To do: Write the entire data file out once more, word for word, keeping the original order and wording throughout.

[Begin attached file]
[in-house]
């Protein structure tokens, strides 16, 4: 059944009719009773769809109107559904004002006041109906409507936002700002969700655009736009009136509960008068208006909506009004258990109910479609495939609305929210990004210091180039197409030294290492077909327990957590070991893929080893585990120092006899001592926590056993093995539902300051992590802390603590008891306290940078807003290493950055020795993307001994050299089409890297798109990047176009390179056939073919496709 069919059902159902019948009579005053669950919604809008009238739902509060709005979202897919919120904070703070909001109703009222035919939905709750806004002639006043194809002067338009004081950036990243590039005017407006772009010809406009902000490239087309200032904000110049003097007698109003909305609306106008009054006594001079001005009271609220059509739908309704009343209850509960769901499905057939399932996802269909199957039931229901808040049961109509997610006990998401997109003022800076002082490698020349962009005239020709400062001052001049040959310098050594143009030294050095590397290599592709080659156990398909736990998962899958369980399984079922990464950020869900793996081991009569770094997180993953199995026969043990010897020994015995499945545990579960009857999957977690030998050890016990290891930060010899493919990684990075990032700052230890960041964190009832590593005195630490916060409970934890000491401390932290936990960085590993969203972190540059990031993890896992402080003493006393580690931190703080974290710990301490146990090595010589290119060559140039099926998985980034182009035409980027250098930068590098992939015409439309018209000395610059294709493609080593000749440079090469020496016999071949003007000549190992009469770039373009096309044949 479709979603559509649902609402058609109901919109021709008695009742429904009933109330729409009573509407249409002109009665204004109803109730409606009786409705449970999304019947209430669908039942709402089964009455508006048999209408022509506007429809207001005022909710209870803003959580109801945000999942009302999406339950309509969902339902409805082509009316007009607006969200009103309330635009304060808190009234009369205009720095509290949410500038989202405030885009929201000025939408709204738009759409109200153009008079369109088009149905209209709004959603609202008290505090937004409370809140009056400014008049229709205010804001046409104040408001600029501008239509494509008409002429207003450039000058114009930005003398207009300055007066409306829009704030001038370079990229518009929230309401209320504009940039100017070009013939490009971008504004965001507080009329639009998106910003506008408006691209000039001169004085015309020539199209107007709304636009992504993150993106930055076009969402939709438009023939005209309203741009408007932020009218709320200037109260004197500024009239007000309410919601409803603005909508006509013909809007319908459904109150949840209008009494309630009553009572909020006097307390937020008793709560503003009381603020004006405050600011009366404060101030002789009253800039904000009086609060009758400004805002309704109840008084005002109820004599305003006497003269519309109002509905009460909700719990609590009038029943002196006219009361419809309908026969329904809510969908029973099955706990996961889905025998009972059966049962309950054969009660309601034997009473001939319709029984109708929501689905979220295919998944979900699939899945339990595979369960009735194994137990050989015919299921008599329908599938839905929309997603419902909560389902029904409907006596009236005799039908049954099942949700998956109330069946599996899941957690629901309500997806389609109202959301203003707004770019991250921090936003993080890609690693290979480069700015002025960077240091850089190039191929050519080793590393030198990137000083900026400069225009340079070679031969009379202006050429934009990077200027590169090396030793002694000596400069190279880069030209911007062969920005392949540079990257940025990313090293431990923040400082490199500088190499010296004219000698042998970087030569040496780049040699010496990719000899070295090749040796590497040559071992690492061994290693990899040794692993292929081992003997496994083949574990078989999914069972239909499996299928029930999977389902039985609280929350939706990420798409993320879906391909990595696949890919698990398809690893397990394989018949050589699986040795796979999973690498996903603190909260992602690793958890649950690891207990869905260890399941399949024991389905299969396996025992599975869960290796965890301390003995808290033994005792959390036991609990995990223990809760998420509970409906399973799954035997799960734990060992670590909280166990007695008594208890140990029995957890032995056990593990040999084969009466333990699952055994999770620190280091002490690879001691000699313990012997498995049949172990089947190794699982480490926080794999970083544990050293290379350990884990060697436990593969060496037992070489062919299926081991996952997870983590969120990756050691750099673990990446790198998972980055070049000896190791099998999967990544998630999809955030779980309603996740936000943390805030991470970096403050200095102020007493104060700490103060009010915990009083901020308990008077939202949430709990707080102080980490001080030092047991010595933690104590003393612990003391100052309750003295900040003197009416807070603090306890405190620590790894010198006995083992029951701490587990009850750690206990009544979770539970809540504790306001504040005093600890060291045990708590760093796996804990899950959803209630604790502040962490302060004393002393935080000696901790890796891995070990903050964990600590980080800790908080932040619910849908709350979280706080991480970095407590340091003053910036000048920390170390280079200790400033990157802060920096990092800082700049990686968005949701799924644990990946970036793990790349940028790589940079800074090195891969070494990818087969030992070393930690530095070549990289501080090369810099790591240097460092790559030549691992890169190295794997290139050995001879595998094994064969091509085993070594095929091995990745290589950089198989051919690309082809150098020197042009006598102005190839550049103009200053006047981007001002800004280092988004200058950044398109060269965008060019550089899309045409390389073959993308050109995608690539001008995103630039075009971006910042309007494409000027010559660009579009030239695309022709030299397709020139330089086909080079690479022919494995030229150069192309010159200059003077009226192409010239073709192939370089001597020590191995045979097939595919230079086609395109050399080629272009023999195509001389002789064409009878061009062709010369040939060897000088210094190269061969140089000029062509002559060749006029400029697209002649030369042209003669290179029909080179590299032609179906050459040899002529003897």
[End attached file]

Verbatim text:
[in-house]
């Protein structure tokens, strides 16, 4: 059944009719009773769809109107559904004002006041109906409507936002700002969700655009736009009136509960008068208006909506009004258990109910479609495939609305929210990004210091180039197409030294290492077909327990957590070991893929080893585990120092006899001592926590056993093995539902300051992590802390603590008891306290940078807003290493950055020795993307001994050299089409890297798109990047176009390179056939073919496709 069919059902159902019948009579005053669950919604809008009238739902509060709005979202897919919120904070703070909001109703009222035919939905709750806004002639006043194809002067338009004081950036990243590039005017407006772009010809406009902000490239087309200032904000110049003097007698109003909305609306106008009054006594001079001005009271609220059509739908309704009343209850509960769901499905057939399932996802269909199957039931229901808040049961109509997610006990998401997109003022800076002082490698020349962009005239020709400062001052001049040959310098050594143009030294050095590397290599592709080659156990398909736990998962899958369980399984079922990464950020869900793996081991009569770094997180993953199995026969043990010897020994015995499945545990579960009857999957977690030998050890016990290891930060010899493919990684990075990032700052230890960041964190009832590593005195630490916060409970934890000491401390932290936990960085590993969203972190540059990031993890896992402080003493006393580690931190703080974290710990301490146990090595010589290119060559140039099926998985980034182009035409980027250098930068590098992939015409439309018209000395610059294709493609080593000749440079090469020496016999071949003007000549190992009469770039373009096309044949 479709979603559509649902609402058609109901919109021709008695009742429904009933109330729409009573509407249409002109009665204004109803109730409606009786409705449970999304019947209430669908039942709402089964009455508006048999209408022509506007429809207001005022909710209870803003959580109801945000999942009302999406339950309509969902339902409805082509009316007009607006969200009103309330635009304060808190009234009369205009720095509290949410500038989202405030885009929201000025939408709204738009759409109200153009008079369109088009149905209209709004959603609202008290505090937004409370809140009056400014008049229709205010804001046409104040408001600029501008239509494509008409002429207003450039000058114009930005003398207009300055007066409306829009704030001038370079990229518009929230309401209320504009940039100017070009013939490009971008504004965001507080009329639009998106910003506008408006691209000039001169004085015309020539199209107007709304636009992504993150993106930055076009969402939709438009023939005209309203741009408007932020009218709320200037109260004197500024009239007000309410919601409803603005909508006509013909809007319908459904109150949840209008009494309630009553009572909020006097307390937020008793709560503003009381603020004006405050600011009366404060101030002789009253800039904000009086609060009758400004805002309704109840008084005002109820004599305003006497003269519309109002509905009460909700719990609590009038029943002196006219009361419809309908026969329904809510969908029973099955706990996961889905025998009972059966049962309950054969009660309601034997009473001939319709029984109708929501689905979220295919998944979900699939899945339990595979369960009735194994137990050989015919299921008599329908599938839905929309997603419902909560389902029904409907006596009236005799039908049954099942949700998956109330069946599996899941957690629901309500997806389609109202959301203003707004770019991250921090936003993080890609690693290979480069700015002025960077240091850089190039191929050519080793590393030198990137000083900026400069225009340079070679031969009379202006050429934009990077200027590169090396030793002694000596400069190279880069030209911007062969920005392949540079990257940025990313090293431990923040400082490199500088190499010296004219000698042998970087030569040496780049040699010496990719000899070295090749040796590497040559071992690492061994290693990899040794692993292929081992003997496994083949574990078989999914069972239909499996299928029930999977389902039985609280929350939706990420798409993320879906391909990595696949890919698990398809690893397990394989018949050589699986040795796979999973690498996903603190909260992602690793958890649950690891207990869905260890399941399949024991389905299969396996025992599975869960290796965890301390003995808290033994005792959390036991609990995990223990809760998420509970409906399973799954035997799960734990060992670590909280166990007695008594208890140990029995957890032995056990593990040999084969009466333990699952055994999770620190280091002490690879001691000699313990012997498995049949172990089947190794699982480490926080794999970083544990050293290379350990884990060697436990593969060496037992070489062919299926081991996952997870983590969120990756050691750099673990990446790198998972980055070049000896190791099998999967990544998630999809955030779980309603996740936000943390805030991470970096403050200095102020007493104060700490103060009010915990009083901020308990008077939202949430709990707080102080980490001080030092047991010595933690104590003393612990003391100052309750003295900040003197009416807070603090306890405190620590790894010198006995083992029951701490587990009850750690206990009544979770539970809540504790306001504040005093600890060291045990708590760093796996804990899950959803209630604790502040962490302060004393002393935080000696901790890796891995070990903050964990600590980080800790908080932040619910849908709350979280706080991480970095407590340091003053910036000048920390170390280079200790400033990157802060920096990092800082700049990686968005949701799924644990990946970036793990790349940028790589940079800074090195891969070494990818087969030992070393930690530095070549990289501080090369810099790591240097460092790559030549691992890169190295794997290139050995001879595998094994064969091509085993070594095929091995990745290589950089198989051919690309082809150098020197042009006598102005190839550049103009200053006047981007001002800004280092988004200058950044398109060269965008060019550089899309045409390389073959993308050109995608690539001008995103630039075009971006910042309007494409000027010559660009579009030239695309022709030299397709020139330089086909080079690479022919494995030229150069192309010159200059003077009226192409010239073709192939370089001597020590191995045979097939595919230079086609395109050399080629272009023999195509001389002789064409009878061009062709010369040939060897000088210094190269061969140089000029062509002559060749006029400029697209002649030369042209003669290179029909080179590299032609179906050459040899002529003897």